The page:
When using brick pavers to create a patio, walkway, driveway, pool deck, or other creation, there are many patterns you can lay the brick in depending on your taste and goals. Note that the following article is based on the standard size of bricks. Differently sized bricks offer further options for design, as do irregularly shaped bricks.
There is a general rule of thumb when it comes to designs for brick pavers or any pavers. If you make the brick paving patterns simple, they will blend into the environment more. Other features of your home and landscape will thus become more apparent; the hardscaping will simply complement these features.
If you want to have your hardscape – patio, walkway, etc. – draw the eye more, or be the centerpiece to your yard, pick more complex brick paver patterns. When a pattern is complex, or different from the other parts of the yard which it goes with, it attracts more attention.
Brick Patio Patterns
Let’s take, for example, the possible patterns you could use for patios. These same patterns can also be used for driveways and pool decks or any other area that is wide and long. Some of these patterns can also be used for walkways, but more specific examples are discussed in the below section for that hardscape type.
First, you can decide whether to lay the pattern in a 90 degree or 45 degree pattern. If you lay it 90 degrees, either perpendicular or parallel to other lines in your yard, it will blend in more and even make the area look larger. If you lay the pavers at a 45 degree angle, the area will look more complex and thus attract the eye. It will also make the install area look smaller.
The first major pattern to think about is stretcher pattern, also known as the running bond. This is essentially laying the pavers is straight lines and is the easiest to install. The direction that the brick pavers are laid will determine which direction looks ‘longer.’ For example, if you lay the pavers in a stretcher pattern across the width of a patio, it’ll look longer in that direction, and the same for length if you lay it in the other direction.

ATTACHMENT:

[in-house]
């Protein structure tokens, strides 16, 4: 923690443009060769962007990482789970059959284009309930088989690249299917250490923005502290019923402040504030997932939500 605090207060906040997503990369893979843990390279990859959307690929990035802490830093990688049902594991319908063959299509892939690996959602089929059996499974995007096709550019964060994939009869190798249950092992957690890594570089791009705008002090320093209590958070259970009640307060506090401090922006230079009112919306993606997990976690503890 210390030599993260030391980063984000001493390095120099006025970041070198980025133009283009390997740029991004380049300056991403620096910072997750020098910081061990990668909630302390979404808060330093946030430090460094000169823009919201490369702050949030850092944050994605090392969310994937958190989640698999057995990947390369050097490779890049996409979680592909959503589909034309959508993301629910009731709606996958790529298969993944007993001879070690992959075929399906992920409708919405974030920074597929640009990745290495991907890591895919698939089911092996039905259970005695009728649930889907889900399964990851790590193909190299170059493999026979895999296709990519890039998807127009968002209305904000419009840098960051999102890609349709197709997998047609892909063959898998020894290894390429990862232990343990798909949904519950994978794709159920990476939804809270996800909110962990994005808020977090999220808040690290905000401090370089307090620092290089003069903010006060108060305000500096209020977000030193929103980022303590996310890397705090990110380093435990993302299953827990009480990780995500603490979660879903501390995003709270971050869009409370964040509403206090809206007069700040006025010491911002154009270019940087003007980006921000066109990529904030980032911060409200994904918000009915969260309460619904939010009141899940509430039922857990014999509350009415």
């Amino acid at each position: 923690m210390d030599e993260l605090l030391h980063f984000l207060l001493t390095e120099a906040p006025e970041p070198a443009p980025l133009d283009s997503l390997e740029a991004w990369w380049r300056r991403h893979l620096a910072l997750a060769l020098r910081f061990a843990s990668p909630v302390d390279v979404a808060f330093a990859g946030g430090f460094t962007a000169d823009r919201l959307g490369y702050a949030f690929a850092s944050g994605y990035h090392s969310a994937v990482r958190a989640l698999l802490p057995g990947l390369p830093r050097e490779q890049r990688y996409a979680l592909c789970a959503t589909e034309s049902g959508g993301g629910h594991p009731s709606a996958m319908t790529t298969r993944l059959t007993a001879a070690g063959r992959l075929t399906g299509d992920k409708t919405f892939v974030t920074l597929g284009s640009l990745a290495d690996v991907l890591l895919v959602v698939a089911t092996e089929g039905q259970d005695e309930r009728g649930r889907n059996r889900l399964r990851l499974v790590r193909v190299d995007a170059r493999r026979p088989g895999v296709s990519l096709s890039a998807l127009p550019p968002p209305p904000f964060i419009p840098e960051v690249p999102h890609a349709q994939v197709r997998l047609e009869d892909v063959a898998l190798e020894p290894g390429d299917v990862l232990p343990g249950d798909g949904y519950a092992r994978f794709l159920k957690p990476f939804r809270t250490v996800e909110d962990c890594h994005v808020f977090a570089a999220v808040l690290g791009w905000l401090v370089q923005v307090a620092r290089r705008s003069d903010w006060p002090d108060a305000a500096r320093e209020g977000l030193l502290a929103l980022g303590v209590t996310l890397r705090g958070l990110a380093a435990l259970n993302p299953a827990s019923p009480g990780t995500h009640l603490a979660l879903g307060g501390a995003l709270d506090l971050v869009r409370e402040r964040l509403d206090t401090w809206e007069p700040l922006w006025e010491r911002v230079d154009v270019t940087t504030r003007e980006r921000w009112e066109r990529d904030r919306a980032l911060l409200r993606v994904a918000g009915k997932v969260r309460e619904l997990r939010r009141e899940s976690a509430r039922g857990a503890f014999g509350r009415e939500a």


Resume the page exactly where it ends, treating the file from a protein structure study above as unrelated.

The next type of brick patterns for patio is the basket weave pattern. This is an old fashioned look and works best with these brick pavers that already look ‘old’ or ‘used.’ They are laid in units of two vertical pavers side by side and one horizontal paver covering either the top or bottom. Another kind of basket weave is two vertical pavers followed by two horizontal pavers and two vertical and so on.
The final type of brick paver pattern is the herringbone pattern. This is a very popular pattern, but it is complex to install compared to other options. It is essentially the alternation of vertical and horizontal patterns in a ‘diagonal’ like shape. If laid at 45 degrees, this paving pattern is very noticeable and will attract a lot of attention. If laid at 90 degrees, it will be a little more understated but will still dominate the hard and landscape.
Another thing to keep in mind is the kind of traffic to expect on your installation. This applies mostly to driveways. Certain patterns do better with certain traffic on your driveway. For instance, herringbone works best with parked cars, while stretcher pattern is for places where high acceleration or deceleration is expected.
Keep in mind that you can pair any of these major patterns with borders of various types, using the same or different paver shapes and colors.
Brick Walkway Patterns
Many of the same patterns can be used with walkway pavers. However, since these walkways are often thinner in one direction, care must be taken when deciding upon a pattern. For instance, a running bond laying across the width of the walkway may help make it look thicker than it is. In addition, an overly complex pattern may require a ton of cuts in order to fit the bricks into the pattern correctly. This will raise the materials and labor costs of the project and is generally not recommended.
Another general pattern for any installation is a random mix. This can be tricky, however, especially when different sized bricks are mixed together. This should only be attempted by someone experienced with installing pavers, as properly installing them will require good ‘mixing’ of patterns, shapes, sizes, and colors sot hat the pattern will appear ‘random’ to the observer.
More information on concrete paver patterns can be found by following this link.